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January 13, 2007

Comments

craig

might i suggest next car be a volvo wagon, wrapped in bubble foam and filled with packing peanuts?

that, or take the 'HIT ME' bumper sticker off the car.......

bob

A lot of us at FMU recall the Jeep Wrangler. I rode in it when it was driving pretty (Get outta the way, fools!) & a couple of times when you had to call up supernatural spirits to bring it to life just so we could go a few blocks in East Orange for burgers or beer.

Dale Hazelton

My first car was a 1974 AMC Hornet. It was three years old when I got it and it began to rust out imediately. Serious rust holes in the tops of the fenders and in the rear quarters. It was my summer ritual to buy a gallon of cheap bondo at the Twin Fair department store and give it a half-assed paint job. The front shock towers rusted so badly it was unsafe to drive, and I could only make left hand turns without the tires grinding into the finder lips. It went through a couple of starters, exhaust systems, alternators, shocks, new springs, I rebuilt the carberator a few times etc. I think it was just good old American union-mentality craftsmanship, both at the car companies and at the aftermarket parts companies. It was all junk, and no one cared. Still, it was my car through college, so I have a lot of memories of it.

My next car was a 63 Mercury Colony Park station wagon I paid $600 for, presently in my garage awaiting some restoration. It has a 390 cid and could go like hell on the Parkway, but like you point out, pray you don't have to stop in a hurry.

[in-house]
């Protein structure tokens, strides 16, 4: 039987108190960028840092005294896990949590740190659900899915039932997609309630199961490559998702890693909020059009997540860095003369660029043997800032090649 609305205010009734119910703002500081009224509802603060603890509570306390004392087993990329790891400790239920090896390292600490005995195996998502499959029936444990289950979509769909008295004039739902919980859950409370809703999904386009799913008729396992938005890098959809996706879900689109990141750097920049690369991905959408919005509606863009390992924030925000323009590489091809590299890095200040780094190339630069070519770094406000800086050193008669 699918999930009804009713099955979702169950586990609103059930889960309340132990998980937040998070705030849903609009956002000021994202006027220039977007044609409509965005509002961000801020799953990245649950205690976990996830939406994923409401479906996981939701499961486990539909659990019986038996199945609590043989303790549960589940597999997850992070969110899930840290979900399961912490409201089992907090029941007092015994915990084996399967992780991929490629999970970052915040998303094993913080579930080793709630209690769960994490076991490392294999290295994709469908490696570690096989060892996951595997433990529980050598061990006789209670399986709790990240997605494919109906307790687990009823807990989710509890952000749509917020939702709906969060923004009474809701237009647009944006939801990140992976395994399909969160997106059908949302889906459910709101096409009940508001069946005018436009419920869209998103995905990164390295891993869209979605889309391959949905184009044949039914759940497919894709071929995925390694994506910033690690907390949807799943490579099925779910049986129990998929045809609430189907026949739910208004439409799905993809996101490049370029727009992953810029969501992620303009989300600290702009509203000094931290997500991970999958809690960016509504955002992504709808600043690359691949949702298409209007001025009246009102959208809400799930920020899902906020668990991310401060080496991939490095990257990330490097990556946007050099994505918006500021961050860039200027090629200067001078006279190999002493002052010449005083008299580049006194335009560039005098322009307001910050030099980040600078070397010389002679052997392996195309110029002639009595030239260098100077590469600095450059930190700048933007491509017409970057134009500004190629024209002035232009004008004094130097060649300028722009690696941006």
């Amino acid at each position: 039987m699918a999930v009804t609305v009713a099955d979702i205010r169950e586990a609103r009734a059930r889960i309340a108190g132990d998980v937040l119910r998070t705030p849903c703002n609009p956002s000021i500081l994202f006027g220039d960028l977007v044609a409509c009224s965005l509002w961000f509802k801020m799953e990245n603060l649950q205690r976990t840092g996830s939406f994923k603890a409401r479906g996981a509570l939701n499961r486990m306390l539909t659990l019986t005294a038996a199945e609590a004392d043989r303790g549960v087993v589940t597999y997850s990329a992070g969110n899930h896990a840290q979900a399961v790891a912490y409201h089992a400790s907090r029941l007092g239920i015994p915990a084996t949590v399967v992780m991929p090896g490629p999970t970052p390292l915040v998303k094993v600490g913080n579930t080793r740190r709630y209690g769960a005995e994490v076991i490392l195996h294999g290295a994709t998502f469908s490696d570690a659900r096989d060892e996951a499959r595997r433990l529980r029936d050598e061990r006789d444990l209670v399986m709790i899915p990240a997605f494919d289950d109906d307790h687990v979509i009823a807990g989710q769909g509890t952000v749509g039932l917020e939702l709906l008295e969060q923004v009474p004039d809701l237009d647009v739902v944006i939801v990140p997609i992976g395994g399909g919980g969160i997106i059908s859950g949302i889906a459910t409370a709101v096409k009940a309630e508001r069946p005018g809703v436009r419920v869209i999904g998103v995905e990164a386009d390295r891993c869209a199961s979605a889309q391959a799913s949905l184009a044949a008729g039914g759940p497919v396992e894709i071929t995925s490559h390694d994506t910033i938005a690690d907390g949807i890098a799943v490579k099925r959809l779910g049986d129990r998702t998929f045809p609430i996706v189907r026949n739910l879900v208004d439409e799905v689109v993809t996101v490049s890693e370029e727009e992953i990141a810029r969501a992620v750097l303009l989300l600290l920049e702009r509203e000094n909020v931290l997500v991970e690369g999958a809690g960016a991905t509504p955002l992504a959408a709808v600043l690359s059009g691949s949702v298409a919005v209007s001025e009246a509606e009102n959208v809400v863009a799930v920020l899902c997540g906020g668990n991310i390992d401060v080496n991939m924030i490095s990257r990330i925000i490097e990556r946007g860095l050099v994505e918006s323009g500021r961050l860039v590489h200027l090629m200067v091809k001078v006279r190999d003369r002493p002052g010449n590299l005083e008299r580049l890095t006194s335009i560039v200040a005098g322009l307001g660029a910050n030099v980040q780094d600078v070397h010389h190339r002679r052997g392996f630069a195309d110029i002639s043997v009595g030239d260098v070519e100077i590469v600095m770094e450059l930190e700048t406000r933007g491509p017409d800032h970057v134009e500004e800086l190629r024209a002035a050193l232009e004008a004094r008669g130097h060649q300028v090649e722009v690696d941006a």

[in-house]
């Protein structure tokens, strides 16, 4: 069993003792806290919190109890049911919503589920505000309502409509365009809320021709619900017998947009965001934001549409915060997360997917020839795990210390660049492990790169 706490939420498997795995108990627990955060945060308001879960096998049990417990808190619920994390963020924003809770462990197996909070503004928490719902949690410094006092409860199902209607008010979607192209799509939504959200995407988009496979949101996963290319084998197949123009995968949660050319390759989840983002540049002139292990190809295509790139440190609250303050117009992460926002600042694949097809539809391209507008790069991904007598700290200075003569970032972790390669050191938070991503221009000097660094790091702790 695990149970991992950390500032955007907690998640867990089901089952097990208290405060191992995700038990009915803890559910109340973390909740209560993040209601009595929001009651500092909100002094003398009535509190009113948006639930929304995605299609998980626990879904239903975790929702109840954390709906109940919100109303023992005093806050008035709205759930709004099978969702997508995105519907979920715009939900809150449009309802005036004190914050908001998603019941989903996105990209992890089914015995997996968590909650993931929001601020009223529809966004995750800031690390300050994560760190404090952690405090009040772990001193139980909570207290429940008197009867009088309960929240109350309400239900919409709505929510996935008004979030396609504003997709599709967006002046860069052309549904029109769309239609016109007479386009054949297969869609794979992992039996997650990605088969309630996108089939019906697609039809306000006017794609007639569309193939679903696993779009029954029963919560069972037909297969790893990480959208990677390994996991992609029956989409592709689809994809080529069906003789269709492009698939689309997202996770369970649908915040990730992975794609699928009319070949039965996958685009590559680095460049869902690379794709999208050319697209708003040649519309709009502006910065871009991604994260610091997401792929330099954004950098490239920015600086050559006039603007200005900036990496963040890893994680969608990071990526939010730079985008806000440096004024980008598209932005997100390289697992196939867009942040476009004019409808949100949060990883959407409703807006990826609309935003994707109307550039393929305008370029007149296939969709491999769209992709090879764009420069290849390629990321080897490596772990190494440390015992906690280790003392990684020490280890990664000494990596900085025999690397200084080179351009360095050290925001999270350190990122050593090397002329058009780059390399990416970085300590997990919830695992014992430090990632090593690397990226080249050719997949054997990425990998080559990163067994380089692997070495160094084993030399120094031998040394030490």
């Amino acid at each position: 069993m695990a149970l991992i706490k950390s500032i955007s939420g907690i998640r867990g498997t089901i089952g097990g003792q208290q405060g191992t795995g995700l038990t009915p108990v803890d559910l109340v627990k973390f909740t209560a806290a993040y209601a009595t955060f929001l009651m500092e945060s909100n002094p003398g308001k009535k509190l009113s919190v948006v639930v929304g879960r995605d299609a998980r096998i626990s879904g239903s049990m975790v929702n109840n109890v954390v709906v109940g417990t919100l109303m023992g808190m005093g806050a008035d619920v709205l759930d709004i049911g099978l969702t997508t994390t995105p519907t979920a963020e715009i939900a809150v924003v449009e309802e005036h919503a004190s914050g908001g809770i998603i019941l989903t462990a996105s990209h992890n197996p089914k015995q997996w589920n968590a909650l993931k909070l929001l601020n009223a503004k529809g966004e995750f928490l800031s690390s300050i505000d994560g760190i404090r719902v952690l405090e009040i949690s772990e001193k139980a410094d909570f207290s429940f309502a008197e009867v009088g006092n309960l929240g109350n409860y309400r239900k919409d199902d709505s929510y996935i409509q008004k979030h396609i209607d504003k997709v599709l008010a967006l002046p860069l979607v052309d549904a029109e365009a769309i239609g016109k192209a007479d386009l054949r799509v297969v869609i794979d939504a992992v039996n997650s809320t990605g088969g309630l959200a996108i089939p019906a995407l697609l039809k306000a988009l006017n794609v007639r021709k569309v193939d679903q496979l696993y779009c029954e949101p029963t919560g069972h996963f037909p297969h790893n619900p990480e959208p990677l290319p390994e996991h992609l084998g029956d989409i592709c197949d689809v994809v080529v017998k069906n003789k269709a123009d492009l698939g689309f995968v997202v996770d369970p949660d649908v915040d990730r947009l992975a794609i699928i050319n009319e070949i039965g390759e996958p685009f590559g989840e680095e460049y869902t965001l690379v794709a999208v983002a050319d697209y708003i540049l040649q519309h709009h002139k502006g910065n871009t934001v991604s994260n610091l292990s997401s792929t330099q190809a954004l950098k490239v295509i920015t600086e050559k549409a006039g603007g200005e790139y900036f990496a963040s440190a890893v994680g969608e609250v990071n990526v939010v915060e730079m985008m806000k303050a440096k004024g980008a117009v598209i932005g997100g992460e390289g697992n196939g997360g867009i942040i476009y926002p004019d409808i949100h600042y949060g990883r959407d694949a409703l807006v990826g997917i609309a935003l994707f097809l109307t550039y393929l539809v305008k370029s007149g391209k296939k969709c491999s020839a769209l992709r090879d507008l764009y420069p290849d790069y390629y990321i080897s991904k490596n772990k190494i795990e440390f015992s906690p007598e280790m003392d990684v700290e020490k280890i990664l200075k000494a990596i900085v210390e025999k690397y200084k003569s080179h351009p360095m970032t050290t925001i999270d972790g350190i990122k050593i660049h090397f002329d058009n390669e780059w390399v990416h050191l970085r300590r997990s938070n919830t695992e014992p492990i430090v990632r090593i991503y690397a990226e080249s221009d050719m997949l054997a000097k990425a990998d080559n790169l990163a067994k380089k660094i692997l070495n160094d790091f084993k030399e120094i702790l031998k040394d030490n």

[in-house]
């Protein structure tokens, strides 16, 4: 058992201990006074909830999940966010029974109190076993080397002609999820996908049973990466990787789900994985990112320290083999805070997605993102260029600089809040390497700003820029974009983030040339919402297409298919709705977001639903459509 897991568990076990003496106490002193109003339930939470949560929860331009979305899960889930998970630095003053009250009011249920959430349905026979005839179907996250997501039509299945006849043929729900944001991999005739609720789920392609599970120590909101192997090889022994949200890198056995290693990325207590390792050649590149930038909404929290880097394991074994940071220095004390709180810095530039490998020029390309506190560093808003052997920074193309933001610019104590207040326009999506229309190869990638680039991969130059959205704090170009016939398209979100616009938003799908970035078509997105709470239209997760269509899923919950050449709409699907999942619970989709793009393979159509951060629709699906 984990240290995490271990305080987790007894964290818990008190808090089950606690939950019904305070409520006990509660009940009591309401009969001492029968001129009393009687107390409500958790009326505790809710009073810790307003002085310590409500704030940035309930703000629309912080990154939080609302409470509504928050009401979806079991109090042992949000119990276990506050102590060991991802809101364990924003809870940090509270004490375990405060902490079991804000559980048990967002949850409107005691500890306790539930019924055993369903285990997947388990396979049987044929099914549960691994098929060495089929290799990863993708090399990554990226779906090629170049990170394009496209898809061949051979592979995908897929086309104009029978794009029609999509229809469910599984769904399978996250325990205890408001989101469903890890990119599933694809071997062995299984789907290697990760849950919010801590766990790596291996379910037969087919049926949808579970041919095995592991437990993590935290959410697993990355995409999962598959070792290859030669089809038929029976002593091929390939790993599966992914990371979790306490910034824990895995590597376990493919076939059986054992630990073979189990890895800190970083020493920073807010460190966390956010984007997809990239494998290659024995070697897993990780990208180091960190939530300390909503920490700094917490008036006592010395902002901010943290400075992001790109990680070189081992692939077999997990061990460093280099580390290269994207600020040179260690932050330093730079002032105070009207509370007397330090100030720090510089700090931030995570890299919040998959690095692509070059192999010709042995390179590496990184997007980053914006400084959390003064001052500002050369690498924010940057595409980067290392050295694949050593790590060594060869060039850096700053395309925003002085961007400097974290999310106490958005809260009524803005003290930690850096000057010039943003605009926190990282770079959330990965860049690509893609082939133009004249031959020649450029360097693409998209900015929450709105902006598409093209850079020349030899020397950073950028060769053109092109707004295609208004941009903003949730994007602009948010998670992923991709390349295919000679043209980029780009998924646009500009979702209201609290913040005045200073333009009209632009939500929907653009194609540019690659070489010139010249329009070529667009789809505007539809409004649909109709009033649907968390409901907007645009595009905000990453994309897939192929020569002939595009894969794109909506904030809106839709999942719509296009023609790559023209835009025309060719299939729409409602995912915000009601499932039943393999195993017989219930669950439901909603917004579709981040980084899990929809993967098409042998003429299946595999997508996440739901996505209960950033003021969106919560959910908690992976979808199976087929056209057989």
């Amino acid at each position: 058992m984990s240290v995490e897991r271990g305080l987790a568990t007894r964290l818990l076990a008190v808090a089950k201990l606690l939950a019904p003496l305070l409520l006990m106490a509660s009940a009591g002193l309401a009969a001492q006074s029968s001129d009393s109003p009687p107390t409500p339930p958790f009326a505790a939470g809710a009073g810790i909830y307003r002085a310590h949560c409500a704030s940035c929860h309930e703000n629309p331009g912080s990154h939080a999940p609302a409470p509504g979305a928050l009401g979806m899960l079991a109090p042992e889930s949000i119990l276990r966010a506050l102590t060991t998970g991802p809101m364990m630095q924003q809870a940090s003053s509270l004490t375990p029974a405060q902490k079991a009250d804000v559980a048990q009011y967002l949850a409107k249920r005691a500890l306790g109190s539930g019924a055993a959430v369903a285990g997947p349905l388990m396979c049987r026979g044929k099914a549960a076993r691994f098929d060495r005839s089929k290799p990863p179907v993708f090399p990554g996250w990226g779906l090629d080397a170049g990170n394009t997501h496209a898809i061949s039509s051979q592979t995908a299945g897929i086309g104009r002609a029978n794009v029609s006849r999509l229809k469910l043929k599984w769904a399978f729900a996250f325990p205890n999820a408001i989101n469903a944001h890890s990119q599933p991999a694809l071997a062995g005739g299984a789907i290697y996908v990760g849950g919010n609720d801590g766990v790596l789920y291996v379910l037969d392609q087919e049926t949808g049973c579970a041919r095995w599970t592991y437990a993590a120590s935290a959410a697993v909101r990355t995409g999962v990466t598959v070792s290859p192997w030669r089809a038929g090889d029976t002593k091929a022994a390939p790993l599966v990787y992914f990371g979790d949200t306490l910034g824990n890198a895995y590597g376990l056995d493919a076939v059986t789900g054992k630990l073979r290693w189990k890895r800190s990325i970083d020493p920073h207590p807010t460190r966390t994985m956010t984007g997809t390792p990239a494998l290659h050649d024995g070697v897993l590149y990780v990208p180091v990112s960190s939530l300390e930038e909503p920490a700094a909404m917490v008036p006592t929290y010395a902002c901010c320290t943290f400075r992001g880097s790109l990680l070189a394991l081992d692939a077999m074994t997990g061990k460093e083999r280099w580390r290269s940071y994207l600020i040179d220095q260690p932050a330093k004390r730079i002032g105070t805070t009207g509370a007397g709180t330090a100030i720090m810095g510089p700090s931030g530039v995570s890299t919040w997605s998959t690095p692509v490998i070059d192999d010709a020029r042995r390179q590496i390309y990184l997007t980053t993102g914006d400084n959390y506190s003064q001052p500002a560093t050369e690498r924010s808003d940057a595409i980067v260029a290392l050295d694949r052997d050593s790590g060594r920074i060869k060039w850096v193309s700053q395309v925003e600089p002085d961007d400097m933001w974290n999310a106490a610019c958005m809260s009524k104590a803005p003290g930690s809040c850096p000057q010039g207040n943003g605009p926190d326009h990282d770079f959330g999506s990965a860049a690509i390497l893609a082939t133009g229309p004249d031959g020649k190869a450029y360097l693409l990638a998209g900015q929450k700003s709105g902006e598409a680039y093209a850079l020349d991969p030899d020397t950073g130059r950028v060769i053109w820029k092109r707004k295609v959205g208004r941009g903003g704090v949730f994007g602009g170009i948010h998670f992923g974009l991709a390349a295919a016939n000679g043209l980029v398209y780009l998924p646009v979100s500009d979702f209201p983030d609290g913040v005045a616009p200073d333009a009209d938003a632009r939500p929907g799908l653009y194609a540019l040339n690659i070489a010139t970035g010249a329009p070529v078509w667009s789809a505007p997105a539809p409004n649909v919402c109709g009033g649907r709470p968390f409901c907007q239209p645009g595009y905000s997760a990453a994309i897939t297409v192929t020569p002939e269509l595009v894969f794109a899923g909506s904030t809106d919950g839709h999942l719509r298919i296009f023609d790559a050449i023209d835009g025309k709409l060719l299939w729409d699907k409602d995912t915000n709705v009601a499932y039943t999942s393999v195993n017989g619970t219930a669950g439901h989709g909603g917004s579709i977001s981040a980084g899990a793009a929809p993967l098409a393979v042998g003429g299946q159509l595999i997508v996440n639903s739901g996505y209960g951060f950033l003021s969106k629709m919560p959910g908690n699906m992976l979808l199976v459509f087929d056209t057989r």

Then I had an 88 Wrangler for, yes, 14 years! Great for parking where I lived in Brooklyn. The long stroke six was a great motor, but the Ford Motorcraft ignition system was crap and needed constant troubleshooting (I still remember jiggling ignition wires on the side of the Prospect Expressway at 5 am in 20 degree weather), the vacuum hoses were routed on top of the exhaust manifold and burned out constantly making it run rougher than a cob, the windshield leaked horribly requiring copious amounts of silicone. With the soft top on the flapping sound was deafening at highway speed. I finally got tired of spending every other Saturday at the auto parts store and by 2003 when I got rid of it the frame was just starting to rust out. I recently spotted it locally, with probably about 3 grand worth of tires, wheels and jacked up suspension, but they never bothered to repair the frame.

Now my 47 year old ass is happy in (gasp!) a Chrysler Town & Country minivan. Don't gag until you try one. There are tons of them out there so they are pretty cheap preowned, they're quiet, comfortable, safe, fairly fuel-efficient, and pull out the third seat and you have a ton of room for camping, flea marketing, whatever.

Chris, too bad none of us had time machines, now your big block family cruisers are starting to command good money in Hemmings Motor News. But at the time, they were just "wheels" , and a means to get out and find some fun.

detroitsuperfly

My 1st car was a 1969 Mercury Cyclone with a 428 Cobra Jet. I only drove it for a year until I took it up to 145 MPH on a 4 land h-way in Detroit. At 145, the intense torque of the motor cracked the transmission off the bell housing and engine, filling the car with smoke and locking the rear wheels. Lucky for me, it was a posi-traction rear end and skidded straight to a stop. I got out of the car to assess the damage. As soon as I got out of the car, my Dad drive by. He saw the whole thing and screamed a whole in my head. I had the car for 5 more years stored in the garage with no motor or trans. I ended up selling it to a midget in Quelph Ontario through Hemmings motor news for $2000 more than I paid for it.

My next car was a 76 Cougar that I had for a week before I drove to to and from Toledo to Detroit to get fireworks... with no oil.